Thursday, October 28, 2010

31 Monsters of October, Day 28: The Mummy

Real World Origin:
Film, The Mummy (1932)

In-Universe Description:
The ancient Egyptians had been making mummies thousands of years before anyone ever thought to make a monster out of one. Although the writings on Egyptian tombs often claimed that those who violated their sanctity would suffer some form of curse, the curse never took the form of the vengeful resurrection of a tomb's inhabitant.

Along came 1932's The Mummy in which the mummified body of the Egyptian priest Imhotep (who had been buried alive for trying to use the Scroll of Thoth to raise his lover, Princess Ankh-es-en-amon, from the dead) is resurrected when a unknowing archaeologist reads a spell from the very same scroll. Imhotep spends the rest of the movie trying to make the movie's heroine (who appears to be the reincarnation of the princess) his bride. Although the movie does feature a mummy (Boris Karloff), Karloff spends only a few minutes as a recognizable mummy. For most of the movie he disguises himself as a decidedly ancient-looking Egyptian priest. However, it's Karloff's few minutes in mummy wrappings that are the most famous moments of the film.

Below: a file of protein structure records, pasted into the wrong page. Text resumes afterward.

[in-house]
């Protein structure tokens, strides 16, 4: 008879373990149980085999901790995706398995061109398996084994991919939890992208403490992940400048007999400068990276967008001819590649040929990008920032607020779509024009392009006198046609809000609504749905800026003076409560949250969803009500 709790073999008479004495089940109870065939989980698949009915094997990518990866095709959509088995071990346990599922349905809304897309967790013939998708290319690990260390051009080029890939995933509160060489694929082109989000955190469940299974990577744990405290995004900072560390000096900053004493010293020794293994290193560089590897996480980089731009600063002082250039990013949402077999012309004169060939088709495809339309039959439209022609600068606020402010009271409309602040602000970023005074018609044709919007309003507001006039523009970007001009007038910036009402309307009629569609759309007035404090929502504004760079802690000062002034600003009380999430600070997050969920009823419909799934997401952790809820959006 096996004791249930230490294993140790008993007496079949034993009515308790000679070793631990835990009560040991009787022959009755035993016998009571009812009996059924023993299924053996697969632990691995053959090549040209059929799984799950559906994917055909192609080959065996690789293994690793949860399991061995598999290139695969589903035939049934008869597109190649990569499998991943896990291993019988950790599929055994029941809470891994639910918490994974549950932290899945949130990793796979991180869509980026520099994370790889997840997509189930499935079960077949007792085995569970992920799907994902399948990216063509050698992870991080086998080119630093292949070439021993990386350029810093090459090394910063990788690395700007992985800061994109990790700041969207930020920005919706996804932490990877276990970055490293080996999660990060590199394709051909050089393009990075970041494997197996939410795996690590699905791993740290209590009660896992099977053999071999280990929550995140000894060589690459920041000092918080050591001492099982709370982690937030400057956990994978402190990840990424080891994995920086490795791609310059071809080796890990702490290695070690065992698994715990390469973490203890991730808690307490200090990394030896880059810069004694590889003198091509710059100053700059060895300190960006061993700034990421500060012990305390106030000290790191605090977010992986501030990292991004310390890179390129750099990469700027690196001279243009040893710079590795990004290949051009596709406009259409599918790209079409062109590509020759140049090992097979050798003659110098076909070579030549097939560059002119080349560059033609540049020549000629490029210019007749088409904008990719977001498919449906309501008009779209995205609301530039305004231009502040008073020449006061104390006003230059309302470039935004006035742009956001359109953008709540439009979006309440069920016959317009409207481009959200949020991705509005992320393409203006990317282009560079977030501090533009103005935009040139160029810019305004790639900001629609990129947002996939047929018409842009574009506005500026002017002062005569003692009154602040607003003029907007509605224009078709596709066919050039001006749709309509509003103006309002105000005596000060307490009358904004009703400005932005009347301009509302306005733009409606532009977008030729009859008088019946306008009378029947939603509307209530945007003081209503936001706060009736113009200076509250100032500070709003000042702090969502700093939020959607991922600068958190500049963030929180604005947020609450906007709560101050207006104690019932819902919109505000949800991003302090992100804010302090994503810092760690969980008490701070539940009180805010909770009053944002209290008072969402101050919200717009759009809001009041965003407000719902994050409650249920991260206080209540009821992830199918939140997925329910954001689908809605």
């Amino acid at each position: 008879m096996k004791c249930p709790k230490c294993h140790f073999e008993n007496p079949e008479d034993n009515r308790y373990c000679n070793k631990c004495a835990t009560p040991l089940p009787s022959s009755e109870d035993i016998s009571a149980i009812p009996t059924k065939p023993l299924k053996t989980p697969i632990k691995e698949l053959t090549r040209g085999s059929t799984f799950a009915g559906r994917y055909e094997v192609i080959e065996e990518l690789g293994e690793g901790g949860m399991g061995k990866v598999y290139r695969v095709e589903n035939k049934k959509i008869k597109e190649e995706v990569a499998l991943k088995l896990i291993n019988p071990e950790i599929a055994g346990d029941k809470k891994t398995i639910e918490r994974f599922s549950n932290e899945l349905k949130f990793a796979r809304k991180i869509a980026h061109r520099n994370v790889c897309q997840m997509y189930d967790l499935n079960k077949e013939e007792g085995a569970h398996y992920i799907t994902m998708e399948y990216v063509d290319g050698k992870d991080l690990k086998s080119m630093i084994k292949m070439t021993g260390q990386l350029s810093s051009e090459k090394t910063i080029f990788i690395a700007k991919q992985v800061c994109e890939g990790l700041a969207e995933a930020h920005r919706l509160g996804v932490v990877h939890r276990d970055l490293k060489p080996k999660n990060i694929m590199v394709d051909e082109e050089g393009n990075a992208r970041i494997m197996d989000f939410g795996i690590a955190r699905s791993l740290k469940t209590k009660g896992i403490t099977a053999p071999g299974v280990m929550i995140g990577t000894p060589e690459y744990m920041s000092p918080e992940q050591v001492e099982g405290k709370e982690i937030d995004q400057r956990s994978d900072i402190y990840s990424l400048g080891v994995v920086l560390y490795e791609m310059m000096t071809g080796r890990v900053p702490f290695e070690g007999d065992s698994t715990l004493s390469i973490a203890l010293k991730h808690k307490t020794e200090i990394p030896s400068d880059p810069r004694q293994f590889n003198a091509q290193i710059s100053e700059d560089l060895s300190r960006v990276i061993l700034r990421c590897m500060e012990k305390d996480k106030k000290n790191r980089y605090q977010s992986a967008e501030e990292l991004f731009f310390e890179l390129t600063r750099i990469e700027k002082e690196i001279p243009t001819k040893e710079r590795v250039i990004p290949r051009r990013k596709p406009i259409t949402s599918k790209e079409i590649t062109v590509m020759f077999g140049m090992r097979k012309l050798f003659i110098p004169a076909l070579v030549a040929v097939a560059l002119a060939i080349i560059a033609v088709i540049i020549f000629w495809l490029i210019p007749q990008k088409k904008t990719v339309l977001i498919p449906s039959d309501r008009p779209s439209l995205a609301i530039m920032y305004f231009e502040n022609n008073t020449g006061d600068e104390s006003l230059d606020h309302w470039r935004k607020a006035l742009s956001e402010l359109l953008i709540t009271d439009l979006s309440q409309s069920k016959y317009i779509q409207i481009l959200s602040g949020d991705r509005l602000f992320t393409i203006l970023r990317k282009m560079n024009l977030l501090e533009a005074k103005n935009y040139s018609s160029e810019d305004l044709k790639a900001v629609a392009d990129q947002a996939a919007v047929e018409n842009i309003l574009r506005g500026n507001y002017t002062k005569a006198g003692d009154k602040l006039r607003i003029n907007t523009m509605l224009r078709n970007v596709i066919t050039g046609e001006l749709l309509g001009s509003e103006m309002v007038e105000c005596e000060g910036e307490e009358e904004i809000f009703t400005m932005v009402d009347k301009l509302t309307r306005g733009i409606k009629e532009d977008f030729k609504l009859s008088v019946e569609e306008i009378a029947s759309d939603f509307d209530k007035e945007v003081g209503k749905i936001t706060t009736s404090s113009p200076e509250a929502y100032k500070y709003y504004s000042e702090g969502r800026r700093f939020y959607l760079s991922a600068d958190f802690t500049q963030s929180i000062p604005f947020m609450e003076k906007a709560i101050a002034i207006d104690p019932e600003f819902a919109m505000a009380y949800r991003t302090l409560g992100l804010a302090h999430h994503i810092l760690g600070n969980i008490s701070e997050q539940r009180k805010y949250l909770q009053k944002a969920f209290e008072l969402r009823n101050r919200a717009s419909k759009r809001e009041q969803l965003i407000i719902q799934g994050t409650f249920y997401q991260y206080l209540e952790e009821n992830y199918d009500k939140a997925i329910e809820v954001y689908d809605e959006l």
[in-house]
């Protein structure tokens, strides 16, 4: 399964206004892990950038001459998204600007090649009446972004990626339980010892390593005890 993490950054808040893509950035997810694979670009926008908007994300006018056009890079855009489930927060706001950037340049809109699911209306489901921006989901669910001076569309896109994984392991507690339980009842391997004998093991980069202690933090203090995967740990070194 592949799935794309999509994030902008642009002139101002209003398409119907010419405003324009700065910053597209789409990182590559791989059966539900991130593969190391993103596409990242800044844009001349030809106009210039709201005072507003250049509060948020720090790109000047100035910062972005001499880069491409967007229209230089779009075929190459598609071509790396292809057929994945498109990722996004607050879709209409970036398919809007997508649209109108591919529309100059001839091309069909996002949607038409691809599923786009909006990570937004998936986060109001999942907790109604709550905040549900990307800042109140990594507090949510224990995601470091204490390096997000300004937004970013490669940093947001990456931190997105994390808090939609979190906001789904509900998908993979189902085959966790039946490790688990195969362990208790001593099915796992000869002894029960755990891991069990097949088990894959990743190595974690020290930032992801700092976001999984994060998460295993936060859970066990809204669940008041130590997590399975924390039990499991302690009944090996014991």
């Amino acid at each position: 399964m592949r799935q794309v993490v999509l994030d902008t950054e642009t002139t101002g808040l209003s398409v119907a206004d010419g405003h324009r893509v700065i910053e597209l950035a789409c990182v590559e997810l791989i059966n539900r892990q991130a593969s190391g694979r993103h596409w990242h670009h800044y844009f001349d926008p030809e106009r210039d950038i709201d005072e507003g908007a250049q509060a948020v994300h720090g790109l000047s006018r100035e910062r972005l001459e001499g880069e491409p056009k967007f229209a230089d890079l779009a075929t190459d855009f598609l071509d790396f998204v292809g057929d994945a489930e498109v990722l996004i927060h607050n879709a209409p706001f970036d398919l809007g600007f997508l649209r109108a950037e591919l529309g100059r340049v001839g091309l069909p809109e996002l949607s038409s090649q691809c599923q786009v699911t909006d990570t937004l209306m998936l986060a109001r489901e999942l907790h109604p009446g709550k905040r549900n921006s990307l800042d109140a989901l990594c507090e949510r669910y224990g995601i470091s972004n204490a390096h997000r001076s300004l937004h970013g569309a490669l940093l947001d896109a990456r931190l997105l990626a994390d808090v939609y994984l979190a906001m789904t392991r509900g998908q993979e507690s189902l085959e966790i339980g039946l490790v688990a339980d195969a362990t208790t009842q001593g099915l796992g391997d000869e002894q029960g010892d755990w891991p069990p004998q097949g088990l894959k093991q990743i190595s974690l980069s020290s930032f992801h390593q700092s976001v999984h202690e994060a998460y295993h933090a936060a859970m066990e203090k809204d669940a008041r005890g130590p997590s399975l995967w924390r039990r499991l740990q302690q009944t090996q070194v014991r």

Universal Studios learned its lesson for the 1940s series of mummy movies (The Mummy's Hand, The Mummy's Tomb, The Mummy's Ghost, and The Mummy's Curse). These feature the mummy Kharis, whose backstory is nearly identical to that of Imhotep. This time, however, rather than ridding himself of the bandages and acting as the priest himself, Kharis remains in his wrappings and is controlled by the latest in a long line of Egyptian high priests. The priests use Kharis to protect the tomb of his dead lover, Princess Ananka. Rather than a scroll bringing him to life, Kharis is reanimated by a tea made from brewed tana leaves.

A new version of The Mummy was made in 1999. This version mixed the two approaches by showing Imhotep's mummy as a gruesome corpse that gradually restores himself by consuming those that desecrated his tomb. In response to criticism that the 1930s and '40s mummies posed a minor threat, being both slow and tending to kill their victims by simple strangulation, this version of Imhotep is given a host of supernatural powers.

It should be noted that there was a real Imhotep, although he was very different from his depiction in the various Mummy movies. Imhotp was a highly respected architect, physician, and counselor to King Djoser during the Egyptian Old Kingdom. His influence was so great and long-lasting that later Egyptians worshiped Imhotep as a god.

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